Unfortunately she seems to be completely blind now.
Fortunately it really doesn’t seem to bother her in the least.
Sharon has finished all her medications and has her last post-surgery vet visit this week and we’re pretty optimistic that she’s fully recovered.
For the first two weeks of this rescue mission, Mama Cat camped out on my back balcony almost full time, and she came in the office for meals and visits with her babies in the morning and the evenings.
Our plan was to try and tame her enough to adopt her out but we simply didn’t have enough time before moving day. We would like to go back and get her, to at least have her sterilized but the winter has really set in now and it would be hard on her to be released into this, without proper follow-up care.
We spoke to the next door neighbour before moving and he agreed to let us move the shelter she’d been sleeping in, from our balcony to his back yard. Last we saw Mama-Cat was sleeping in it with her boyfriend (he is clearly the father of the two kittens) and an one of the older kittens from her previous litter.
We already have two cats and two dogs at home and we live in a two bedroom duplex, so there is clearly no way we can keep the kittens, which breaks my heart to pieces.
I can’t believe that after everything we went through with them, we’ll have to say goodbye to them, but whoever does take them on is going to be the luckiest cat-owner in the world.
It would be most ideal if whoever adopts them could take them together, as they are deeply attached to each other and Jack is not only Sharon’s big brother, but her seeing eye-cat.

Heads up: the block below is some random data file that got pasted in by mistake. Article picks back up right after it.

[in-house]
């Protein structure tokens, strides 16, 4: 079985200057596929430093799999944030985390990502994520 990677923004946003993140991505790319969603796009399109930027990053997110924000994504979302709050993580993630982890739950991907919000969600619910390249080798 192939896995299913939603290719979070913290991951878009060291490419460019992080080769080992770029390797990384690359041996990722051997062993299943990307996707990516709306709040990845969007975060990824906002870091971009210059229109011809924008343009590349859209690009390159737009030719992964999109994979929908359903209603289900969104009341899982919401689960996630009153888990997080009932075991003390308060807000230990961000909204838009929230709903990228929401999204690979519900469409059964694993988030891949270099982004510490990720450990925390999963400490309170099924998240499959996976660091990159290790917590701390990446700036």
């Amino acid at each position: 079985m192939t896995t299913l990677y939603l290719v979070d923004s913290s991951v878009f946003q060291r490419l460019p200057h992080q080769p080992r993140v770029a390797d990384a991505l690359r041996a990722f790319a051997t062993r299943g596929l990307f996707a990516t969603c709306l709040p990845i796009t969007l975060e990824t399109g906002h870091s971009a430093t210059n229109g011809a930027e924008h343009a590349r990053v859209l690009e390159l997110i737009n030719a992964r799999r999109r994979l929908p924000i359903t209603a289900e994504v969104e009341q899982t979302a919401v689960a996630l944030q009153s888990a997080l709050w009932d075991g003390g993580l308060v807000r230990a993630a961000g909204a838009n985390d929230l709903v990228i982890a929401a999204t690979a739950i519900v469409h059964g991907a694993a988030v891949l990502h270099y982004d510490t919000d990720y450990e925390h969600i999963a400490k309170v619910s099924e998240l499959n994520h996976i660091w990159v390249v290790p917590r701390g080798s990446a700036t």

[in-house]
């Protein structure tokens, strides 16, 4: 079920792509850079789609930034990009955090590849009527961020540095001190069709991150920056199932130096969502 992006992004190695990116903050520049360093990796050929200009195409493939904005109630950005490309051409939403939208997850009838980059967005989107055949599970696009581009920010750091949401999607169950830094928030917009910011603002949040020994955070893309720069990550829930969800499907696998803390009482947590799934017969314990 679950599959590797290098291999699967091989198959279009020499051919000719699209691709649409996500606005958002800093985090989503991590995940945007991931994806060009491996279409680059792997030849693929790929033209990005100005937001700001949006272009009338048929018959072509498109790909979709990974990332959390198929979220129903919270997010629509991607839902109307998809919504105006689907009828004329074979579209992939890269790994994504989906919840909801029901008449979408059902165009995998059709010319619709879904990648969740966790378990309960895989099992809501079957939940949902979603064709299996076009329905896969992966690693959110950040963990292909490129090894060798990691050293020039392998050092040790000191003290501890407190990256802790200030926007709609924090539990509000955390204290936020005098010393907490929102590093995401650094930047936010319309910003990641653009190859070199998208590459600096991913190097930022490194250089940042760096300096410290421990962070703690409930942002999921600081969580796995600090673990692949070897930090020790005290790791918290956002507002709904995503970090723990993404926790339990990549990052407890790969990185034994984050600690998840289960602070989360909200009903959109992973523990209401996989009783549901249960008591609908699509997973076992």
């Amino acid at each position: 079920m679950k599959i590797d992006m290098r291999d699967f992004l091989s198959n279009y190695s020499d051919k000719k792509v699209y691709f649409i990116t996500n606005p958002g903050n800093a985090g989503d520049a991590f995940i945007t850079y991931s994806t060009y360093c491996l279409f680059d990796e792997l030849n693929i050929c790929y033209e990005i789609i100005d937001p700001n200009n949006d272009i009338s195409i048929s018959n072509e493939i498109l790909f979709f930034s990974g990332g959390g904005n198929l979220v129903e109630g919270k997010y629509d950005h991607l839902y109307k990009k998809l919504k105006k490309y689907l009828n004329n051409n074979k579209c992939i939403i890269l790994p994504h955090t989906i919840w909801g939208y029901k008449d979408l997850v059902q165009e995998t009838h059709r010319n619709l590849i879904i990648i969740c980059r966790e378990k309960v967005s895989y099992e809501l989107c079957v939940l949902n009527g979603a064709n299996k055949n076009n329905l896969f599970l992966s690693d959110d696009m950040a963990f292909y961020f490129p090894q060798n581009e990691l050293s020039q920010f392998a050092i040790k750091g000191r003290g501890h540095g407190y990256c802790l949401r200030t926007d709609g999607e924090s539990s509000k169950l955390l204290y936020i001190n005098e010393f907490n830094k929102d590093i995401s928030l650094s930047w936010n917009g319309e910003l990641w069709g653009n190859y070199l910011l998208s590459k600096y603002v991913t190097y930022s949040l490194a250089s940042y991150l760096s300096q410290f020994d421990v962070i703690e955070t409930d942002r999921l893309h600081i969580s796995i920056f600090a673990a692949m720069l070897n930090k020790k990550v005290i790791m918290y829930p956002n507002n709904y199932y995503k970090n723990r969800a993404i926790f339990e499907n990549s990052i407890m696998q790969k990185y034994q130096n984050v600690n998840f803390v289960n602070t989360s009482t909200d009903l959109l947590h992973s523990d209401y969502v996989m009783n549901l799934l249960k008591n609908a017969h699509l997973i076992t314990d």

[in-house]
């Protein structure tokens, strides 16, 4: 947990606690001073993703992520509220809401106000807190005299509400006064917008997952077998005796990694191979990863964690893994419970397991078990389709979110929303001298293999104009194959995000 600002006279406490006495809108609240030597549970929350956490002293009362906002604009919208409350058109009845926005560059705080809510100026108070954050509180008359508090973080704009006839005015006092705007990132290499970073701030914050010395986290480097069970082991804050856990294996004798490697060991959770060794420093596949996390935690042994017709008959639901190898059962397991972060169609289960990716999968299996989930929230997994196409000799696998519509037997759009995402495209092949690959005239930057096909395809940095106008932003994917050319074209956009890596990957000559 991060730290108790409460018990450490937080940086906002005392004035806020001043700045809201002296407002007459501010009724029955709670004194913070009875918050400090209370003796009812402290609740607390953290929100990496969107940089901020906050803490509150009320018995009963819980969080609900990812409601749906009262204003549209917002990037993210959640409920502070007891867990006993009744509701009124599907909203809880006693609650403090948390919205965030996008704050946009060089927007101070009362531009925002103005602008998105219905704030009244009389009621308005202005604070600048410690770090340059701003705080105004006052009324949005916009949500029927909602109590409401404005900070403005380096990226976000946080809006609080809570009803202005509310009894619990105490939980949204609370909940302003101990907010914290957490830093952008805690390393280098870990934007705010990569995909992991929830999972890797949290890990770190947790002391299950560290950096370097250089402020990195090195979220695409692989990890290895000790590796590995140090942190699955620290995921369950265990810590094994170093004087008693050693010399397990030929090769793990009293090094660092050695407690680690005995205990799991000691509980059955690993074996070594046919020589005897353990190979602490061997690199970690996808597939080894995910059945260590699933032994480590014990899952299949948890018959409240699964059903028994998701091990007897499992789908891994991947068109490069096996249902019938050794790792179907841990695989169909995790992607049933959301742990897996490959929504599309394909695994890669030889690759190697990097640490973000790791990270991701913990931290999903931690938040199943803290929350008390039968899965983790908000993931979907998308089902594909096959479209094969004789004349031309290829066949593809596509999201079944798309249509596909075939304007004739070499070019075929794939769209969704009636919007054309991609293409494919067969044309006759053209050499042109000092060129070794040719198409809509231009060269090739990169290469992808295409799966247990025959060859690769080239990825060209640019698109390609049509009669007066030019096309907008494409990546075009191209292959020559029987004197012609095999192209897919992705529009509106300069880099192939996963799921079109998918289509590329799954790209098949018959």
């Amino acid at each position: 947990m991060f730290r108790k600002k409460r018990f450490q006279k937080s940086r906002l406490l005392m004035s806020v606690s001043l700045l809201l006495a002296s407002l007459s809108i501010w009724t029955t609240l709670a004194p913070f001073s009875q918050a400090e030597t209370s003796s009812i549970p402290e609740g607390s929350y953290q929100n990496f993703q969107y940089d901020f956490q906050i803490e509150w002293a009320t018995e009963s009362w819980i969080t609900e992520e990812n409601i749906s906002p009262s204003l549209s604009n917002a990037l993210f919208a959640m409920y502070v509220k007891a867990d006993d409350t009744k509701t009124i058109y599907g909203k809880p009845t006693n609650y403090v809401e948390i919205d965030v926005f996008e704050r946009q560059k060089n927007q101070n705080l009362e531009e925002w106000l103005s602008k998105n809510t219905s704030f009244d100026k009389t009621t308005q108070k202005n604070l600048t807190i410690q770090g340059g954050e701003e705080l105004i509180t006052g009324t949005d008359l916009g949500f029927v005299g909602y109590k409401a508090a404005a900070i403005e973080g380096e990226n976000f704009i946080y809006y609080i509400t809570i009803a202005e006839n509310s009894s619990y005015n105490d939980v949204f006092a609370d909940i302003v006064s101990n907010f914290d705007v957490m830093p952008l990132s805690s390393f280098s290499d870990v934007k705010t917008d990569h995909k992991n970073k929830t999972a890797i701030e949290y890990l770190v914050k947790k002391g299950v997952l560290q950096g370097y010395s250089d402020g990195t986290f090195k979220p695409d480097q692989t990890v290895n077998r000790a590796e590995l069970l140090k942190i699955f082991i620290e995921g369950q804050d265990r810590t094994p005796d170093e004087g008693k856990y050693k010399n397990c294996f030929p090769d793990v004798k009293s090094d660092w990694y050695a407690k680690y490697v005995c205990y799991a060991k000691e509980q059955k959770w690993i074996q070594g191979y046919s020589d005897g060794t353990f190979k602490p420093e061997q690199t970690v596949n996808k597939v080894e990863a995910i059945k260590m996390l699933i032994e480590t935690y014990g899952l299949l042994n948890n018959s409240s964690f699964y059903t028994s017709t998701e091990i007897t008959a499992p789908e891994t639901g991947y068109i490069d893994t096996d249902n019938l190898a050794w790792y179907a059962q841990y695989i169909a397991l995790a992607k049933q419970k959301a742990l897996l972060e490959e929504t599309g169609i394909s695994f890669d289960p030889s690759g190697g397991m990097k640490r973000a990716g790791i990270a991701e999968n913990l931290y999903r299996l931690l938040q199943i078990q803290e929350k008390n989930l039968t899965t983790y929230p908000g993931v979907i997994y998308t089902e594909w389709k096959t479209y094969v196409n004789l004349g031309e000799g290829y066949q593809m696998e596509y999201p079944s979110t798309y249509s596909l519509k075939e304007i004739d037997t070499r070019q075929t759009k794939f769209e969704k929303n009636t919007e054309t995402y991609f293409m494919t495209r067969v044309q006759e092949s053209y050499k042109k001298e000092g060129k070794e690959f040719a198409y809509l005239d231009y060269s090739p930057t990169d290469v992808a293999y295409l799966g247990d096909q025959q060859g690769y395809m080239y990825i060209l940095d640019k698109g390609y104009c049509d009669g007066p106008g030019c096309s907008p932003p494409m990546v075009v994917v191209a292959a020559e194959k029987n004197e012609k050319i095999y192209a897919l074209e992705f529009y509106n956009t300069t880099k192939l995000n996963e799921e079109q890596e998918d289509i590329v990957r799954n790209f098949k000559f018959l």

If that’s not possible, she would do best in a family that already has a cat, who can show her around, and her new forever family will have to be sensitive to her needs. We learned quickly that petting her or picking her up with out warning startles her, and that moving the furniture is really disorienting and upsetting to her. She bumps into things constantly but learns quickly what’s where.
ALSO! The vet said that Sharon is a little miracle and actually does have some, albeit rather limitted, vision in her existing eye – and, while she is still cautious and pretty clumbsy – she is starting to learn to tilt her head in order to see a little bit better… kind of. We’re so excited for her!
All adoption inquiries can be made through Pussy Patrol Cat Rescue
(www.pussiepatrolcatrescue.com), who I have to thank a million times over for all the help and support through this, as well as Dr Veronik Auger and Dr. Jade Zollo and their team at the Clinique Vétérinaire Plateau Mont Royal who were absolutely AMAZING with all of their help and reassurance.
PS: Adoption isn’t the only way to help. Pussy Patrol accepts donations of any amount. Every dollar donated counts, and goes directly towards saving, rescuing, rehabilitating and socializing feral and abandoned cats and kittens.
Where your funds are going:
-Emergency vet care
-Medications and tests
-Feeding and Fostering
No profits are made from donation or adoptions and work only to recover vet costs and provide assistance to our foster families.
Sharon’s existing eye is kind of funny looking but she has full recover of her vision and is able to see!! She’s super happy, affectionate and active – She would probably thrive best in a home with another cat, but is quite independent.
Jack is a sweetie-pie and loves snuggles but prefers the company of cats to humans. He would be best adopted with his sister as a duo.
Here he is with his surrogate mama (my cat Phoebe)